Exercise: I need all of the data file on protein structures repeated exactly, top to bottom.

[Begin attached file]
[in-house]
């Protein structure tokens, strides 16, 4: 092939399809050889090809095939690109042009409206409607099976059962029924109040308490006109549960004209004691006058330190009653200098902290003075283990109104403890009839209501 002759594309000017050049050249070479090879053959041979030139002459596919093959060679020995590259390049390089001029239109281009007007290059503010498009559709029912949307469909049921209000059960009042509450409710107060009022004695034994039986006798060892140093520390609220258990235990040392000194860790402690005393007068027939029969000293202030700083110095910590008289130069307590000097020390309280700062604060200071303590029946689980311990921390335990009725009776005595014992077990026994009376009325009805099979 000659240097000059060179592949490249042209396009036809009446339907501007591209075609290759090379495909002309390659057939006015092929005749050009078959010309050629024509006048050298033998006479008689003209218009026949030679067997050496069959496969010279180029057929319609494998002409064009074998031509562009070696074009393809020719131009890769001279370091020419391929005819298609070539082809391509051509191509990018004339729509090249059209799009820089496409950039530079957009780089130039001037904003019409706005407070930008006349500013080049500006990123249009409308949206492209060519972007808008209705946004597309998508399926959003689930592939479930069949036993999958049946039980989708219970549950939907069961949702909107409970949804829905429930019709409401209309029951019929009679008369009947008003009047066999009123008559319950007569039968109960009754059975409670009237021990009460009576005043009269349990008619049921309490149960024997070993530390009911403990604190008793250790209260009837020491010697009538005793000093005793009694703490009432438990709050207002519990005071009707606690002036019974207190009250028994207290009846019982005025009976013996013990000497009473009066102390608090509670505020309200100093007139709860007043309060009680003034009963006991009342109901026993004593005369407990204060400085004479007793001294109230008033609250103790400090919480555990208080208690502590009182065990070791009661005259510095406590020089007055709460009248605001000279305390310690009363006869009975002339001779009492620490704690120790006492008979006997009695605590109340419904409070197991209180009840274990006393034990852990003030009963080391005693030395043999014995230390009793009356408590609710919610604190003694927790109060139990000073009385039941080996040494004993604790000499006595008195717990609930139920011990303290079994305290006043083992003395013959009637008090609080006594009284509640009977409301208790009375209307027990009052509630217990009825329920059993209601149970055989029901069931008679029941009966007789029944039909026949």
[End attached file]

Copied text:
[in-house]
């Protein structure tokens, strides 16, 4: 092939399809050889090809095939690109042009409206409607099976059962029924109040308490006109549960004209004691006058330190009653200098902290003075283990109104403890009839209501 002759594309000017050049050249070479090879053959041979030139002459596919093959060679020995590259390049390089001029239109281009007007290059503010498009559709029912949307469909049921209000059960009042509450409710107060009022004695034994039986006798060892140093520390609220258990235990040392000194860790402690005393007068027939029969000293202030700083110095910590008289130069307590000097020390309280700062604060200071303590029946689980311990921390335990009725009776005595014992077990026994009376009325009805099979 000659240097000059060179592949490249042209396009036809009446339907501007591209075609290759090379495909002309390659057939006015092929005749050009078959010309050629024509006048050298033998006479008689003209218009026949030679067997050496069959496969010279180029057929319609494998002409064009074998031509562009070696074009393809020719131009890769001279370091020419391929005819298609070539082809391509051509191509990018004339729509090249059209799009820089496409950039530079957009780089130039001037904003019409706005407070930008006349500013080049500006990123249009409308949206492209060519972007808008209705946004597309998508399926959003689930592939479930069949036993999958049946039980989708219970549950939907069961949702909107409970949804829905429930019709409401209309029951019929009679008369009947008003009047066999009123008559319950007569039968109960009754059975409670009237021990009460009576005043009269349990008619049921309490149960024997070993530390009911403990604190008793250790209260009837020491010697009538005793000093005793009694703490009432438990709050207002519990005071009707606690002036019974207190009250028994207290009846019982005025009976013996013990000497009473009066102390608090509670505020309200100093007139709860007043309060009680003034009963006991009342109901026993004593005369407990204060400085004479007793001294109230008033609250103790400090919480555990208080208690502590009182065990070791009661005259510095406590020089007055709460009248605001000279305390310690009363006869009975002339001779009492620490704690120790006492008979006997009695605590109340419904409070197991209180009840274990006393034990852990003030009963080391005693030395043999014995230390009793009356408590609710919610604190003694927790109060139990000073009385039941080996040494004993604790000499006595008195717990609930139920011990303290079994305290006043083992003395013959009637008090609080006594009284509640009977409301208790009375209307027990009052509630217990009825329920059993209601149970055989029901069931008679029941009966007789029944039909026949």